A wireless router is a device in a wireless local area network (WLAN) that determines the next network point to which a packet should be forwarded toward its destination. A wireless router works in the same way as the router in a hard-wired home or business local area network (LAN), but allows greater mobility for notebook or portable computers. The individual computers are equipped with small wireless transceivers that can be plugged into either a Universal Serial Bus (USB) port or a PC card slot.
For home and business computer users who have high-speed Internet connections, a wireless router can also act as a hardware firewall. This is true even if the home or business has only one computer. Many engineers believe that the use of a router provides superior protection against hacking because individual computer IP addresses are not directly exposed to the Internet. A wireless router also does not consume computer resources as a firewall program does.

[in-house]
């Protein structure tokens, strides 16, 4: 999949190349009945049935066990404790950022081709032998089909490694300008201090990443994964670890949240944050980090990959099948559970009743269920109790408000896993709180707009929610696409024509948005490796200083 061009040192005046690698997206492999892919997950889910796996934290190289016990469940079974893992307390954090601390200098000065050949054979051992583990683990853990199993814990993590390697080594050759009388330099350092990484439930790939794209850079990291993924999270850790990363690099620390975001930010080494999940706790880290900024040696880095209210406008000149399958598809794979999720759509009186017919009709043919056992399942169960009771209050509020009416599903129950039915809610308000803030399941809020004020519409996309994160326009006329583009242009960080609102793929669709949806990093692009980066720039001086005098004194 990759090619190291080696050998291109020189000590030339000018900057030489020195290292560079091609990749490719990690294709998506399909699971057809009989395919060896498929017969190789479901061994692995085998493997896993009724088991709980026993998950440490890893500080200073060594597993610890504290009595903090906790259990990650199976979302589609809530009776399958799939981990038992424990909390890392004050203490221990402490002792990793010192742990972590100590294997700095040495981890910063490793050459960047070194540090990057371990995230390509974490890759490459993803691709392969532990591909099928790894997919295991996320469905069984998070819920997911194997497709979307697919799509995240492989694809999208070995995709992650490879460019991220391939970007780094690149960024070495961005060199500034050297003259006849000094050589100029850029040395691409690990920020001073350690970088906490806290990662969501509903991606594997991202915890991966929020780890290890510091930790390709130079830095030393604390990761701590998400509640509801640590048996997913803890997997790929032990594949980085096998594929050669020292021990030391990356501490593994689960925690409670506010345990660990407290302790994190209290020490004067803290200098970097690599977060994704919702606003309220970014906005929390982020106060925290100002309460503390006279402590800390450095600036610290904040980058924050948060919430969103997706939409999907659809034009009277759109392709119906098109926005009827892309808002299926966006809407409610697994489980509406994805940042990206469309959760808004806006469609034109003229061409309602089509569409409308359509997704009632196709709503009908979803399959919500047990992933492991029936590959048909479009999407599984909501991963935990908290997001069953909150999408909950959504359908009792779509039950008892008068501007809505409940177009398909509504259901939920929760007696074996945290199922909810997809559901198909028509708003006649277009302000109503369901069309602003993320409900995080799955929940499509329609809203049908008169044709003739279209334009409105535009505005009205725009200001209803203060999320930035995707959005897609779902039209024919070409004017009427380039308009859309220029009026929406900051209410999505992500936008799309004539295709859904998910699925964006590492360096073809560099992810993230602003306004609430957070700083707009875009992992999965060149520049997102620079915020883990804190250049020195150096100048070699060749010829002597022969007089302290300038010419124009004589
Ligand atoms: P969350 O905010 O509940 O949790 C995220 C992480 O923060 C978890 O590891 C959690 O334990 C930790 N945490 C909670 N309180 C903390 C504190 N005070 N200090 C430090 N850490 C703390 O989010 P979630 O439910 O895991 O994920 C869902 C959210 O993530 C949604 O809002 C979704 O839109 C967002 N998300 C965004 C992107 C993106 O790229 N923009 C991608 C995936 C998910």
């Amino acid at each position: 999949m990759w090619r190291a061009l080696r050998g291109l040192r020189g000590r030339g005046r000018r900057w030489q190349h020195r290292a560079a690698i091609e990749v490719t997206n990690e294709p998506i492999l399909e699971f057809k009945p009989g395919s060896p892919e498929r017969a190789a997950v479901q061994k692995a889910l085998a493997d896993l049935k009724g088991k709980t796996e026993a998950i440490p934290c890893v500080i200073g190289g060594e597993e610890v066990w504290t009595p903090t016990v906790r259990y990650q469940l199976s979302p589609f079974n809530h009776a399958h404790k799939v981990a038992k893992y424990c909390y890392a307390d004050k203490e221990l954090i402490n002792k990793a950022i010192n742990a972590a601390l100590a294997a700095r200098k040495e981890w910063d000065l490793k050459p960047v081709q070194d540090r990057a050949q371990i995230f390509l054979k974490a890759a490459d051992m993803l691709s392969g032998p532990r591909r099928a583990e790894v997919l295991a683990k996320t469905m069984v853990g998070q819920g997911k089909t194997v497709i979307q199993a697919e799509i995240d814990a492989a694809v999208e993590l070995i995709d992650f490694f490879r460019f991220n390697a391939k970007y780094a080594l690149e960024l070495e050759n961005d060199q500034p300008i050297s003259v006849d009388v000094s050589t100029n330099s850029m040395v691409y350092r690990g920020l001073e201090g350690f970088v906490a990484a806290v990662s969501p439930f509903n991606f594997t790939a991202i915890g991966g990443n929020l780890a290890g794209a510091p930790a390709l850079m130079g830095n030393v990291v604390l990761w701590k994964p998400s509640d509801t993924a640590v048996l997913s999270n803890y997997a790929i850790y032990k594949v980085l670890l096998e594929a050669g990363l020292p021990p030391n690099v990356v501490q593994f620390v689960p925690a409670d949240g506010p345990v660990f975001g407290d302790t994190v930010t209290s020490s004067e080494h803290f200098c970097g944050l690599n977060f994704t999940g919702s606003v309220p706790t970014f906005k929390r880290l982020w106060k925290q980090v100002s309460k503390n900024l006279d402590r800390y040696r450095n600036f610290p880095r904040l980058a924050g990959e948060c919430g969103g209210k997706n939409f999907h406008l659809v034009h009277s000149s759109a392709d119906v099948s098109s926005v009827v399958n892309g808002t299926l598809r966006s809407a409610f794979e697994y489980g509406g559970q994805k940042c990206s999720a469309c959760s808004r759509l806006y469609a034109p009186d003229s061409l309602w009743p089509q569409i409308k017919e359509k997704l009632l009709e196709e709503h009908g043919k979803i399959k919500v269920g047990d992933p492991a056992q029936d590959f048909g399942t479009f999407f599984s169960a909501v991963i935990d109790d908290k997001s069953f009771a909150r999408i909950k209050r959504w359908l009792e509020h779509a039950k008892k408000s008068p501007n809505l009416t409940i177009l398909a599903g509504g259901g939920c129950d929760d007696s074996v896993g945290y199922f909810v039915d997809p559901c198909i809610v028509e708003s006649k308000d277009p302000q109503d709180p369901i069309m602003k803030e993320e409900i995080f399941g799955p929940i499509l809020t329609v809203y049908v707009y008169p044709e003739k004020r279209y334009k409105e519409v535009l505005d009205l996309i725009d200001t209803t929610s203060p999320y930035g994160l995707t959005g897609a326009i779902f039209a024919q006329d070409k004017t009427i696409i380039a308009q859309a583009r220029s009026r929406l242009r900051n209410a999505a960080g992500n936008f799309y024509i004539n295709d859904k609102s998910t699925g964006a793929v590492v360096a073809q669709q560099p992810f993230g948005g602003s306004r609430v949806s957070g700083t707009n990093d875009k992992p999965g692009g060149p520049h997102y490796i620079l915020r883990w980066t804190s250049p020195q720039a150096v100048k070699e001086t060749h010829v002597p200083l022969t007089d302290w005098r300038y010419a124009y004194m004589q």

Wireless router technology has improved in recent years, providing more bandwidth and allowing for the connection of more computers to a WLAN. The newer wireless routers use the 802.11g specification, a standard that offers transmission over short distances at up to 54 megabits per second (Mbps), compared with the 11 Mbps theoretical maximum with the earlier 802.11b standard.
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Cisco wireless routers may still be vulnerable to remote attacks even if remote management is disabled, a wireless engineer has warned.